Ballynagowan Castle

Kilshanny, Co. Clare, Ireland

In response to Covid-19, additional safety measures are currently in effect.
Flexible lockdown cancellations. In the instance of a lockdown to prevent the spread of Covid-19, this property has a flexible cancellation policy. Full terms & conditions are shown before booking.

500 years of history in the West of Ireland

Exclusive Use

You can have the venue to yourself (sleeps 8 guests in 4 rooms). Check Availability

Kings. Rebels. Cromwell. There is no telling the amount of Irish history witnessed by this stronghold. For over 500 years, Ballynagowan Castle has sat vigilant on the wild Atlantic West Coast in County Clare. If walls could talk…

In the 21st century, Ballynagowan finds itself with a more peaceful occupation; as self-catering accommodation in the heart of the beautiful Irish countryside. Set in almost five acres of countryside overlooking a river valley, yet just a short distance from the many attractions this region of Ireland has to offer.

Sleeping up to eight guests, Ballynagowan Castle is ideal for families and small groups; it's the perfect destination for special occasions for those with a desire for 15th-century style and 21st-century comfort.

The Castle

With four double bedrooms, two showers and one bathroom (recently renovated), Ballynagowan Castle can comfortably sleep up to eight guests. All rooms offer beautiful historic features only to be found in walls so old. The castle is centrally-heated throughout and is decorated in a historical antique style.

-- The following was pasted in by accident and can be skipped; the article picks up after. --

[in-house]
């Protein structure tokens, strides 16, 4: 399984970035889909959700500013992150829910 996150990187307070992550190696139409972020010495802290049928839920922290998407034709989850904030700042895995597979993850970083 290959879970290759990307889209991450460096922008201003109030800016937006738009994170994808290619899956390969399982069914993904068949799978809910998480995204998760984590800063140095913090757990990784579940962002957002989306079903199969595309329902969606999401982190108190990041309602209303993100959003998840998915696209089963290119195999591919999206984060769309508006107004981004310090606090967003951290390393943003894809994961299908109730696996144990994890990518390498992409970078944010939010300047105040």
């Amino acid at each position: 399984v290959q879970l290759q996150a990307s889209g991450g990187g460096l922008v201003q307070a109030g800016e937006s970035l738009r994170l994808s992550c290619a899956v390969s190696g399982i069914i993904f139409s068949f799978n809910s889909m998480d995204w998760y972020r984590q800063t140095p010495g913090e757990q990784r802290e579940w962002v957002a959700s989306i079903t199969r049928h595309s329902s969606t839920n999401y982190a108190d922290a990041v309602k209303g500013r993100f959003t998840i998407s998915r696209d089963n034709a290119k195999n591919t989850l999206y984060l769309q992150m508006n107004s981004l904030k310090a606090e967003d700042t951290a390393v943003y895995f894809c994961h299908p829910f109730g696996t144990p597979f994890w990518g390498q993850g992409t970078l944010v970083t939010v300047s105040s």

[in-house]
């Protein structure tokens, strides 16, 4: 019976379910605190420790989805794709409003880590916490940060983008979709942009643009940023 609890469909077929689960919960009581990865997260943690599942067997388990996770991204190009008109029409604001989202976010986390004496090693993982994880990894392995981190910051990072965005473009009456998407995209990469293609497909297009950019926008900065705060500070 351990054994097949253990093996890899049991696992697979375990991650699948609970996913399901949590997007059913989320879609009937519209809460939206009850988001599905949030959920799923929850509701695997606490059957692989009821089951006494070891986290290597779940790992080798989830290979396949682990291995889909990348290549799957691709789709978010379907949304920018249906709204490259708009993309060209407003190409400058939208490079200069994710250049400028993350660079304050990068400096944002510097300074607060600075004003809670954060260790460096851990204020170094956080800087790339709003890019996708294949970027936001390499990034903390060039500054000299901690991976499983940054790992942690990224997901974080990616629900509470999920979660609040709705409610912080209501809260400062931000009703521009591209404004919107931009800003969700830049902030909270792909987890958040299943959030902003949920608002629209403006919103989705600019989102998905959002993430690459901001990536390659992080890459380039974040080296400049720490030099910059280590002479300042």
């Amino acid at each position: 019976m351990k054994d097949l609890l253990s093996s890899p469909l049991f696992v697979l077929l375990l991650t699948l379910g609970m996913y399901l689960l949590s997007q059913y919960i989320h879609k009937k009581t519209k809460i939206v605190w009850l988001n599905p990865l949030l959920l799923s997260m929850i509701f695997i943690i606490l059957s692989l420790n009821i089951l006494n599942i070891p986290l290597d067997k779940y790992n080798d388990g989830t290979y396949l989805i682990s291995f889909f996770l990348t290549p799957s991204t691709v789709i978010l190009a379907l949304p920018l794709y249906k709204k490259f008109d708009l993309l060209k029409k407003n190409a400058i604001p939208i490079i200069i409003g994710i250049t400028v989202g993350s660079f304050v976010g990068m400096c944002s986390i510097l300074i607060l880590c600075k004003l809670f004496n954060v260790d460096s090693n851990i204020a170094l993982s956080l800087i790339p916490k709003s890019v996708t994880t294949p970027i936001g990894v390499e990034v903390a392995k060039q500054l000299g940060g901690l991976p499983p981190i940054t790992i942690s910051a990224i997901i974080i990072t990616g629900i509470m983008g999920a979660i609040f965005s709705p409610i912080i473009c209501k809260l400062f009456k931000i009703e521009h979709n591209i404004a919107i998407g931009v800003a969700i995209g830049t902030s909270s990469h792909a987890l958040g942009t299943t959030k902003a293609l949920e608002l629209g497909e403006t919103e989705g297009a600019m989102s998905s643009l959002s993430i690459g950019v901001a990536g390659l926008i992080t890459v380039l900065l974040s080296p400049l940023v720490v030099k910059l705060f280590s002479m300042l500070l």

The Great Hall

After a day exploring the local countryside, The Great Hall (pictured above) was a wonderful place to relax and abandon all cares. It's hard not to feel like royalty with the original Gothic fireplace lighting the room with its warm glow.

The Kitchen/Dining Room

Upon entering the kitchen, we were immediately drawn to the large, 17th-century richly-carved table, comfortably seating eight. The integrated kitchen is fully equipped with all you need to create an opulent knights’ banquet, including a good range of cooking and serving utensils. Large range cooker, microwave, fridge-freezer, dishwasher, washing machine and clothes dryer are all available to make sure you don’t miss the convenience of home.

The Minstrels Gallery

This was our favourite of the four bedrooms. It overlooks The Great Hall and includes a four-poster bed.


This area of Ireland is full of things to see and do! Some of our highlights:

  • Take in the incredibly scenic Cliffs of Moher, stretching over 14km and reaching 214m at the highest point.

  • Visit ancient monuments and historical sites spotted all over Clare, some even dating back to the Neolithic period, such as the Poulnabrone Dolmen from 4200BC.

  • Go for a picturesque hike in the wild and beautiful Burren National Park, or ascend the bizarre terrains of Mullaghmore Mountain.

  • Enjoy the world-renowned golf course in Lahinch.

  • Experience the eery underground world at the Aillwee and Doolin caves.

  • Stop by the Father Ted Parochial House and have a “lovely cup of tea”.

  • Explore the ruins of countless castles that were irreversibly destroyed in Cromwellian battles.